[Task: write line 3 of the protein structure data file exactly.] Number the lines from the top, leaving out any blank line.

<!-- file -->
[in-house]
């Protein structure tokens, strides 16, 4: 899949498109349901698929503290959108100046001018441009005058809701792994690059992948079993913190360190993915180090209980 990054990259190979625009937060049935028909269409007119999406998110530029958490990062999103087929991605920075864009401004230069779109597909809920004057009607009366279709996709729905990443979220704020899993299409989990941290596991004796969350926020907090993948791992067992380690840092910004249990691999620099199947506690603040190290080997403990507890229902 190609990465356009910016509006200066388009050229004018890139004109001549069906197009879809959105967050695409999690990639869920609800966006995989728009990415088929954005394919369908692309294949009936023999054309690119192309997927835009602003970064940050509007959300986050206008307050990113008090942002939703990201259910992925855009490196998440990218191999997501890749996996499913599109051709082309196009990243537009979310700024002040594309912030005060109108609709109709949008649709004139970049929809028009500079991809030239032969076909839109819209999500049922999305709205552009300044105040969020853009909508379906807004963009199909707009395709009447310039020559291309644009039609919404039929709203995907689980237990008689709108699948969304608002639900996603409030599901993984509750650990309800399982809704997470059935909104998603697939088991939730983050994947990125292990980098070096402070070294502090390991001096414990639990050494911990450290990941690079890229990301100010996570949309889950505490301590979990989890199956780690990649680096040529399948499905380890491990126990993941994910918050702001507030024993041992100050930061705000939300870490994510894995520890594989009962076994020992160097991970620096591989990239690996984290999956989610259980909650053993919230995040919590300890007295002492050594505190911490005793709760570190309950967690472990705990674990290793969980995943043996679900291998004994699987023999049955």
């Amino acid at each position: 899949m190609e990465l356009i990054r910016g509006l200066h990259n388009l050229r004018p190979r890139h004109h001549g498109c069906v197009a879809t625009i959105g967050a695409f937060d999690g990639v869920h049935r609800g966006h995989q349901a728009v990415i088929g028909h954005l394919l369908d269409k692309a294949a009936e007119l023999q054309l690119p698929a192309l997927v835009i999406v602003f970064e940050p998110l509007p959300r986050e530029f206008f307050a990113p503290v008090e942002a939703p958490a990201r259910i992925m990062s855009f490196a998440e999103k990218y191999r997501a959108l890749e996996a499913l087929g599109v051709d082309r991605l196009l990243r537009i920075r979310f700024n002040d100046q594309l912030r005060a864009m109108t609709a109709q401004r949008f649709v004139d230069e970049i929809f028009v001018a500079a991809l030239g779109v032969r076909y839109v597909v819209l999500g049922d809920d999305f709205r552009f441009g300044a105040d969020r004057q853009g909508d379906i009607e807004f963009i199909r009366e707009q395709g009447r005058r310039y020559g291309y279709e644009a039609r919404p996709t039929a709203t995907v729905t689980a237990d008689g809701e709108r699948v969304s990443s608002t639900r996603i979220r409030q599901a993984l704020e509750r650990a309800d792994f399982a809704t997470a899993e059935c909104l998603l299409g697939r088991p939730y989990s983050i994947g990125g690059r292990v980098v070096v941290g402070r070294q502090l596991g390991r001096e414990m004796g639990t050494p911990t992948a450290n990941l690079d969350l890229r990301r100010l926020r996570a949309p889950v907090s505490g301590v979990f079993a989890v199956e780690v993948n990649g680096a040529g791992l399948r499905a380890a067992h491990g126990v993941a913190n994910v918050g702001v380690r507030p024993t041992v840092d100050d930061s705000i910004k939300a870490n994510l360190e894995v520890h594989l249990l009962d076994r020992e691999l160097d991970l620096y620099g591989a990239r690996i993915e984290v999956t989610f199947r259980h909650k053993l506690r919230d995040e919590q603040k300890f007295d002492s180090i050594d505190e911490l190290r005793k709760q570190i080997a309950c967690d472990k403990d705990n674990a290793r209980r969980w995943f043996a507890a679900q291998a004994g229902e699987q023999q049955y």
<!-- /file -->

């Amino acid at each position: 899949m190609e990465l356009i990054r910016g509006l200066h990259n388009l050229r004018p190979r890139h004109h001549g498109c069906v197009a879809t625009i959105g967050a695409f937060d999690g990639v869920h049935r609800g966006h995989q349901a728009v990415i088929g028909h954005l394919l369908d269409k692309a294949a009936e007119l023999q054309l690119p698929a192309l997927v835009i999406v602003f970064e940050p998110l509007p959300r986050e530029f206008f307050a990113p503290v008090e942002a939703p958490a990201r259910i992925m990062s855009f490196a998440e999103k990218y191999r997501a959108l890749e996996a499913l087929g599109v051709d082309r991605l196009l990243r537009i920075r979310f700024n002040d100046q594309l912030r005060a864009m109108t609709a109709q401004r949008f649709v004139d230069e970049i929809f028009v001018a500079a991809l030239g779109v032969r076909y839109v597909v819209l999500g049922d809920d999305f709205r552009f441009g300044a105040d969020r004057q853009g909508d379906i009607e807004f963009i199909r009366e707009q395709g009447r005058r310039y020559g291309y279709e644009a039609r919404p996709t039929a709203t995907v729905t689980a237990d008689g809701e709108r699948v969304s990443s608002t639900r996603i979220r409030q599901a993984l704020e509750r650990a309800d792994f399982a809704t997470a899993e059935c909104l998603l299409g697939r088991p939730y989990s983050i994947g990125g690059r292990v980098v070096v941290g402070r070294q502090l596991g390991r001096e414990m004796g639990t050494p911990t992948a450290n990941l690079d969350l890229r990301r100010l926020r996570a949309p889950v907090s505490g301590v979990f079993a989890v199956e780690v993948n990649g680096a040529g791992l399948r499905a380890a067992h491990g126990v993941a913190n994910v918050g702001v380690r507030p024993t041992v840092d100050d930061s705000i910004k939300a870490n994510l360190e894995v520890h594989l249990l009962d076994r020992e691999l160097d991970l620096y620099g591989a990239r690996i993915e984290v999956t989610f199947r259980h909650k053993l506690r919230d995040e919590q603040k300890f007295d002492s180090i050594d505190e911490l190290r005793k709760q570190i080997a309950c967690d472990k403990d705990n674990a290793r209980r969980w995943f043996a507890a679900q291998a004994g229902e699987q023999q049955y």